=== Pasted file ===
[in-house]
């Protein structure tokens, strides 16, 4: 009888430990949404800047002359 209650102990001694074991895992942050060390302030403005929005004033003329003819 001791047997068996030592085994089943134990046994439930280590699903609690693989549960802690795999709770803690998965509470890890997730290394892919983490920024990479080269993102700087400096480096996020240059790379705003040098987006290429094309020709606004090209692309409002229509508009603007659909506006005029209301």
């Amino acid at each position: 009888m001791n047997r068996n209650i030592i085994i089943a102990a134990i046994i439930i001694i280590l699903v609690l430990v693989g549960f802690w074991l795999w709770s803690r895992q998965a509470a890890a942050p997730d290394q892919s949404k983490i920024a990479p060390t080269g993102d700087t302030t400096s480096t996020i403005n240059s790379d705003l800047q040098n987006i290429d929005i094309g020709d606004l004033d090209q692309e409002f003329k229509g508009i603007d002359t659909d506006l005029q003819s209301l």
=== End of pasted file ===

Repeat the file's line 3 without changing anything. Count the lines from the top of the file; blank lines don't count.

């Amino acid at each position: 009888m001791n047997r068996n209650i030592i085994i089943a102990a134990i046994i439930i001694i280590l699903v609690l430990v693989g549960f802690w074991l795999w709770s803690r895992q998965a509470a890890a942050p997730d290394q892919s949404k983490i920024a990479p060390t080269g993102d700087t302030t400096s480096t996020i403005n240059s790379d705003l800047q040098n987006i290429d929005i094309g020709d606004l004033d090209q692309e409002f003329k229509g508009i603007d002359t659909d506006l005029q003819s209301l």